By Kim Stagliano
The Chicago Tribune has been no friend to the autism community. And their article about Dr. Anju Usman is no exception - see below. They have consistently dredged up stories that denigrate, belittle and cast aspersions upon all manner of autism treatments. They have attacked families (from this I know) and the professionals who devote their careers to helping children on the spectrum. Here is a list of several articles about The Trib that we've written over the years.
Tribune Watchdog Or Tribune Skunk? Part 1
Tribune Watchdog Or Tribune Skunk? Part 2
The Chicago Tribune and Autism Treatment Community: Thrice Bitten, Twice Shy
Autism Recovery Revisited: Tell the Chicago Tribune They Are Wrong
An Autism Mom's Video Response to the Chicago Tribune Story
Autism Father to Chicago Tribune: "Cancel My Subscription."
On Media: The Chicago Tribune Fails Children with Autism
Chicago Tribune Trumpets Another Anti-Treatment Autism Lawsuit. Why?
Cherry Picking Science: Chicago Tribune's Shotgun Journalism Strikes with Another Shoddy Hit Piece
Chicago is the home of the American Academy of Pediatrics. A union for physicians who used to be the guardians of pediatric sick and well care management. Peds have become vaccine retailers and gatekeepers to see myriad specialists kids now need thanks to chronic illness, like allergists, gastroenterologists, neurologists, endocrinologists, ENTs and psychiatrists. And let's not forget their great skill in sending our kids to Early Intervention. Our Editor-At-Large Mark Blaxill wrote in Support Your Pediatrician, Condemn Their Union:
The American Academy of Pediatrics (AAP) is the union of American pediatricians. Their job is to defend the commercial interests and reputations of their constituents regardless of what the larger social interest might be. One activity of the AAP is to lobby the Federal Government to spend more money to help pediatricians to make more money.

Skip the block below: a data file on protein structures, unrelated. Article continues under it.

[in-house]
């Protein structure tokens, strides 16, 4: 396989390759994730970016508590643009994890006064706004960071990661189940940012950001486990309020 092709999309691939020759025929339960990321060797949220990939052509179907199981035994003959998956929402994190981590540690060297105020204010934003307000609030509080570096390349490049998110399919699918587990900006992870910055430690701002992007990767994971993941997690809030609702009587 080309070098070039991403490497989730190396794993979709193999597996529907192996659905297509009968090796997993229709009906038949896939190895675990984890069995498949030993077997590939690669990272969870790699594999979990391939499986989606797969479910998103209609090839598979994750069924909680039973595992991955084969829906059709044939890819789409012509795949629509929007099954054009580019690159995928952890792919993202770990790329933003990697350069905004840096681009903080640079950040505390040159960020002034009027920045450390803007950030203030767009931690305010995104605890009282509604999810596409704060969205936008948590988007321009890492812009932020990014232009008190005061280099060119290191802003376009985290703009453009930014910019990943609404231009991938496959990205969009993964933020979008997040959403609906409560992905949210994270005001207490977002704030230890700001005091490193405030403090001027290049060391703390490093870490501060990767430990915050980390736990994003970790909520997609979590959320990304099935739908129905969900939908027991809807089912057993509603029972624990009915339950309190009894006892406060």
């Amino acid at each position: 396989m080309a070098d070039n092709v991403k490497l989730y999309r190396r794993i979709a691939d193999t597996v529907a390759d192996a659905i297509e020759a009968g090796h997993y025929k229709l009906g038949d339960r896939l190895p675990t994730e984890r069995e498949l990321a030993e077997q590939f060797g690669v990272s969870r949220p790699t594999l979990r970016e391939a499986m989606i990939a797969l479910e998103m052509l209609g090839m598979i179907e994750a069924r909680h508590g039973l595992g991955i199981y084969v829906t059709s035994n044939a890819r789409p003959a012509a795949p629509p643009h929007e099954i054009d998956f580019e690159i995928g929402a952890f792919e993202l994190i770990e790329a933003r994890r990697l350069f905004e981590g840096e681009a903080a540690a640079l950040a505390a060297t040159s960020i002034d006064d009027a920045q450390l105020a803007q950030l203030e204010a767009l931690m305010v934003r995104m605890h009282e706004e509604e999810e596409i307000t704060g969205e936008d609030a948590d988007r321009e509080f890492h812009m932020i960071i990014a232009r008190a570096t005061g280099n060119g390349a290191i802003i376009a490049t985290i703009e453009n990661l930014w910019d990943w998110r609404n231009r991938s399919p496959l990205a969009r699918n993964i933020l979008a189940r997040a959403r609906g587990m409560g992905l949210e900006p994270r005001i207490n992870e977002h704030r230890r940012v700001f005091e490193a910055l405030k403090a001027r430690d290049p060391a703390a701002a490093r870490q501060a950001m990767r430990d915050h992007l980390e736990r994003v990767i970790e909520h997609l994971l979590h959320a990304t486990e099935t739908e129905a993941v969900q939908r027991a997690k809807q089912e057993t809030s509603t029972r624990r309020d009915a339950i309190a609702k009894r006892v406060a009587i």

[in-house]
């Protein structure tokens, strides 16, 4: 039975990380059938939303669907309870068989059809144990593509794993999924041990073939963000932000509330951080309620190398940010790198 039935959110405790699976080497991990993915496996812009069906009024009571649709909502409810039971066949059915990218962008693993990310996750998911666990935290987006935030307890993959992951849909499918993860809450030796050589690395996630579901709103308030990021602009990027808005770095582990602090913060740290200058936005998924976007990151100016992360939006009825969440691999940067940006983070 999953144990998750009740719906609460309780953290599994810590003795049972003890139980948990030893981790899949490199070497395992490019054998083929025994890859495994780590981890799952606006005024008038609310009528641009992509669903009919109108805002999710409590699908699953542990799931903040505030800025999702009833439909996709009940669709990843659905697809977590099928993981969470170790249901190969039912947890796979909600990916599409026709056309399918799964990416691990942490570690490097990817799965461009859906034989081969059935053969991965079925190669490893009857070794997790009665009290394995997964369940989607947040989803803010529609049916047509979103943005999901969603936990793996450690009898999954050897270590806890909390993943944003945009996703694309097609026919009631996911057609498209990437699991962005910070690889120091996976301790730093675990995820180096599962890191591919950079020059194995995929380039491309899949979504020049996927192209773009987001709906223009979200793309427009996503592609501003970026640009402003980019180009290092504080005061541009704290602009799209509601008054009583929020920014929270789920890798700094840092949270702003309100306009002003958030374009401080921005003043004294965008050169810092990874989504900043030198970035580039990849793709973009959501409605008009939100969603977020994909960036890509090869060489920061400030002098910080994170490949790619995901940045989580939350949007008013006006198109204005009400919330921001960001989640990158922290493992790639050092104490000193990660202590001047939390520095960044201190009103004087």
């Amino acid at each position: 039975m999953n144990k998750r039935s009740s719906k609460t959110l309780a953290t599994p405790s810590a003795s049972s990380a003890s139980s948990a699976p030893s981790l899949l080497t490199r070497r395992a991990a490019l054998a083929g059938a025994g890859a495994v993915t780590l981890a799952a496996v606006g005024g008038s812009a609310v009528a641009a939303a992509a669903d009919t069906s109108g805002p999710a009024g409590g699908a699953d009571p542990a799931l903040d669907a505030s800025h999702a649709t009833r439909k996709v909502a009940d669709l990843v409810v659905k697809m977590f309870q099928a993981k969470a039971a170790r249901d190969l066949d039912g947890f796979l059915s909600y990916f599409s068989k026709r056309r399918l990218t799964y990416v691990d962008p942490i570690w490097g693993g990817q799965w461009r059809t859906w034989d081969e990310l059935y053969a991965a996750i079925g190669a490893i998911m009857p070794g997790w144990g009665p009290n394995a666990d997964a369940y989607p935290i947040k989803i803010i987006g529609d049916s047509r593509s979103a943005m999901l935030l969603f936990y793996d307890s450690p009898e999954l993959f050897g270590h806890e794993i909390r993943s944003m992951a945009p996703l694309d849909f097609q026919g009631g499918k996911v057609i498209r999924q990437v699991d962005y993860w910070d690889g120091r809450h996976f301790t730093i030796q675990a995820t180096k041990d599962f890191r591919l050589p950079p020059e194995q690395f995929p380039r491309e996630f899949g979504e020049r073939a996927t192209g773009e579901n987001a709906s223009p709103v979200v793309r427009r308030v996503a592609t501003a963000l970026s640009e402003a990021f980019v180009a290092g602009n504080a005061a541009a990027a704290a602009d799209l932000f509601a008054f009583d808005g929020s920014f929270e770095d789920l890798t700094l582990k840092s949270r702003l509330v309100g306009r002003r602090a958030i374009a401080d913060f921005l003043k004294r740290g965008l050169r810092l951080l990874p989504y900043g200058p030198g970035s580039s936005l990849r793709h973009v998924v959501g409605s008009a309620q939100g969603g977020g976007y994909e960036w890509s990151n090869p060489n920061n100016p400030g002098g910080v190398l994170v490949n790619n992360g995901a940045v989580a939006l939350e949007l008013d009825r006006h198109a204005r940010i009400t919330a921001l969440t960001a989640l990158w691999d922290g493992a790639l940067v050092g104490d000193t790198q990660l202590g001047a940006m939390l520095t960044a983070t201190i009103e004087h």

Even when they make the case for things like expanded health insurance coverage for children, they’re also making the case for their members. Along the way, they make sure they make a case for things like: “Providing appropriate physician payment within Medicaid and SCHIP to ensure children receive access to care.”
The AAP also has a journal named Pediatrics, a publication that they claim is “intended to encompass the needs of the whole child in his physiologic, mental, emotional, and social structure.” In practice, the journal serves the agenda of the practicing pediatrician, often publishing shoddy science if it furthers the policy interests of the Academy. The stunning failure of Pediatrics to face the facts regarding the autism crisis is one of the sad byproducts of a tragic situation in which so few medical leaders have found a moral compass to guide their choices.
If you want to cut to the chase and find the commercial life blood of the pediatric profession you don’t need to look much further than the pages of the AAP’s web-site where the childhood immunization program is featured under nearly every tab. You can’t underestimate the importance of the childhood immunization program to the business of the practicing pediatrician. The reason goes right to the heart of the economic tension between customers and suppliers in our upside down health care system.